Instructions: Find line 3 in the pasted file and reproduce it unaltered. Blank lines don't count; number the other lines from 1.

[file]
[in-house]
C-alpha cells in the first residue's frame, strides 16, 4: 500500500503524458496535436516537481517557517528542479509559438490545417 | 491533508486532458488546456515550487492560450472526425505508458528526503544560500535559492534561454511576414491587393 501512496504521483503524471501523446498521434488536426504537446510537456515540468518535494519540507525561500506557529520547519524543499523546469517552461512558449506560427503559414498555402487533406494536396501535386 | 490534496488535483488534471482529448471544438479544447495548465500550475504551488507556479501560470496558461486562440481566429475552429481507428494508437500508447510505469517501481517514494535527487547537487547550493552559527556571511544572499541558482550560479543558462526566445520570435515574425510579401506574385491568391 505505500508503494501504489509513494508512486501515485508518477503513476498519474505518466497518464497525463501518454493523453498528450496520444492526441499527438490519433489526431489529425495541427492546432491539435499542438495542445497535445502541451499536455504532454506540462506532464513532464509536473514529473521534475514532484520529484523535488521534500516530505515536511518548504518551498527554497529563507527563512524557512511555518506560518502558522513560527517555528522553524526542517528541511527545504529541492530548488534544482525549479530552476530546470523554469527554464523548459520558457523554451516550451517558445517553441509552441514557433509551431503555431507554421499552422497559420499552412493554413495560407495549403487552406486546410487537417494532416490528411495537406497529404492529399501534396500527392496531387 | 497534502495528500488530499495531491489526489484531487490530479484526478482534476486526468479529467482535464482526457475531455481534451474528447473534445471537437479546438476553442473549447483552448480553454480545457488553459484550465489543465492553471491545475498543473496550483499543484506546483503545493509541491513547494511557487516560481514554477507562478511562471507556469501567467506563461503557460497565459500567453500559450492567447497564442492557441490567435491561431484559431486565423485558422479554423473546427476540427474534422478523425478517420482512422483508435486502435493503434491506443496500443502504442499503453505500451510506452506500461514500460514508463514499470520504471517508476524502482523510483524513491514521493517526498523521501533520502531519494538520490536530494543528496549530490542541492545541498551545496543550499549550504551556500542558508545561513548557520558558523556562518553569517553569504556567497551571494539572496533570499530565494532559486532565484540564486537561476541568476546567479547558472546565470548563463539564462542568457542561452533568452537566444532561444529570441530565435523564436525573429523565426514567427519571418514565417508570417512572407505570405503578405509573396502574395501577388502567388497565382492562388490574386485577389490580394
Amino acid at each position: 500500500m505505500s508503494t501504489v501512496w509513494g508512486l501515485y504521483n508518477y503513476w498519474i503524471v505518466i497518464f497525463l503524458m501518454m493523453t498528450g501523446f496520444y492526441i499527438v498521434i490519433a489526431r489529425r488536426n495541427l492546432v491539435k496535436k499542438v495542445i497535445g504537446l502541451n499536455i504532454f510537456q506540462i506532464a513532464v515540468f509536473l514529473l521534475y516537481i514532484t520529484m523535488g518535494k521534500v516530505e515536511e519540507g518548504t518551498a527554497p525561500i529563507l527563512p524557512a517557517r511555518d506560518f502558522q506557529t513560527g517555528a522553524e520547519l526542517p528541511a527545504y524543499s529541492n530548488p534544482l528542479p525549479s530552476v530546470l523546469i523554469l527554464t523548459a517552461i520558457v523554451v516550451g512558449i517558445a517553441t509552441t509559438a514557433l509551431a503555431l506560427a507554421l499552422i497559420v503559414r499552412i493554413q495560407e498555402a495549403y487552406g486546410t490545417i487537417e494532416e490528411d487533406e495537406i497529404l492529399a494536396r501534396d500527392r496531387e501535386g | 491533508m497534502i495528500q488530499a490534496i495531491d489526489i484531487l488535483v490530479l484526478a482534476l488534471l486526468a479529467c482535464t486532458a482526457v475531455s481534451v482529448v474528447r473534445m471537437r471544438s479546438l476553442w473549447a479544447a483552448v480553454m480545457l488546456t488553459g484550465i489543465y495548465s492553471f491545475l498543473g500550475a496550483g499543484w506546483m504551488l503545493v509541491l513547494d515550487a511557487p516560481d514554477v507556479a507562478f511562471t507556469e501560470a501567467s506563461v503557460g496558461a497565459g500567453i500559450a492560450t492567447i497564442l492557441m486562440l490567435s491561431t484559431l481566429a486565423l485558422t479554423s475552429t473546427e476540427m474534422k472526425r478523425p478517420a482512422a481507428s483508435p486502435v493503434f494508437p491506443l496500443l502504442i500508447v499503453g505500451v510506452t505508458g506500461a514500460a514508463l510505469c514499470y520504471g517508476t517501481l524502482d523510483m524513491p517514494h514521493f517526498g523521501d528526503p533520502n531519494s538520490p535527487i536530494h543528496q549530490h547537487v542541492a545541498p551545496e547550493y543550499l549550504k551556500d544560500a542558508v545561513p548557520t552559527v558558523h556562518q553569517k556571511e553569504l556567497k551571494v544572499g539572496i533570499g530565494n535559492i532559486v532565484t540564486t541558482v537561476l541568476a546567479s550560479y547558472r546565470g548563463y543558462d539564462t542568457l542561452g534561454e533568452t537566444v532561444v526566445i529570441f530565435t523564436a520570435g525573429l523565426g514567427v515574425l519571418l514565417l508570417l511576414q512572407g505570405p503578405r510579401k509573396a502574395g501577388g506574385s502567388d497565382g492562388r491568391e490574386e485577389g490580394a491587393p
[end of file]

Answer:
Amino acid at each position: 500500500m505505500s508503494t501504489v501512496w509513494g508512486l501515485y504521483n508518477y503513476w498519474i503524471v505518466i497518464f497525463l503524458m501518454m493523453t498528450g501523446f496520444y492526441i499527438v498521434i490519433a489526431r489529425r488536426n495541427l492546432v491539435k496535436k499542438v495542445i497535445g504537446l502541451n499536455i504532454f510537456q506540462i506532464a513532464v515540468f509536473l514529473l521534475y516537481i514532484t520529484m523535488g518535494k521534500v516530505e515536511e519540507g518548504t518551498a527554497p525561500i529563507l527563512p524557512a517557517r511555518d506560518f502558522q506557529t513560527g517555528a522553524e520547519l526542517p528541511a527545504y524543499s529541492n530548488p534544482l528542479p525549479s530552476v530546470l523546469i523554469l527554464t523548459a517552461i520558457v523554451v516550451g512558449i517558445a517553441t509552441t509559438a514557433l509551431a503555431l506560427a507554421l499552422i497559420v503559414r499552412i493554413q495560407e498555402a495549403y487552406g486546410t490545417i487537417e494532416e490528411d487533406e495537406i497529404l492529399a494536396r501534396d500527392r496531387e501535386g | 491533508m497534502i495528500q488530499a490534496i495531491d489526489i484531487l488535483v490530479l484526478a482534476l488534471l486526468a479529467c482535464t486532458a482526457v475531455s481534451v482529448v474528447r473534445m471537437r471544438s479546438l476553442w473549447a479544447a483552448v480553454m480545457l488546456t488553459g484550465i489543465y495548465s492553471f491545475l498543473g500550475a496550483g499543484w506546483m504551488l503545493v509541491l513547494d515550487a511557487p516560481d514554477v507556479a507562478f511562471t507556469e501560470a501567467s506563461v503557460g496558461a497565459g500567453i500559450a492560450t492567447i497564442l492557441m486562440l490567435s491561431t484559431l481566429a486565423l485558422t479554423s475552429t473546427e476540427m474534422k472526425r478523425p478517420a482512422a481507428s483508435p486502435v493503434f494508437p491506443l496500443l502504442i500508447v499503453g505500451v510506452t505508458g506500461a514500460a514508463l510505469c514499470y520504471g517508476t517501481l524502482d523510483m524513491p517514494h514521493f517526498g523521501d528526503p533520502n531519494s538520490p535527487i536530494h543528496q549530490h547537487v542541492a545541498p551545496e547550493y543550499l549550504k551556500d544560500a542558508v545561513p548557520t552559527v558558523h556562518q553569517k556571511e553569504l556567497k551571494v544572499g539572496i533570499g530565494n535559492i532559486v532565484t540564486t541558482v537561476l541568476a546567479s550560479y547558472r546565470g548563463y543558462d539564462t542568457l542561452g534561454e533568452t537566444v532561444v526566445i529570441f530565435t523564436a520570435g525573429l523565426g514567427v515574425l519571418l514565417l508570417l511576414q512572407g505570405p503578405r510579401k509573396a502574395g501577388g506574385s502567388d497565382g492562388r491568391e490574386e485577389g490580394a491587393p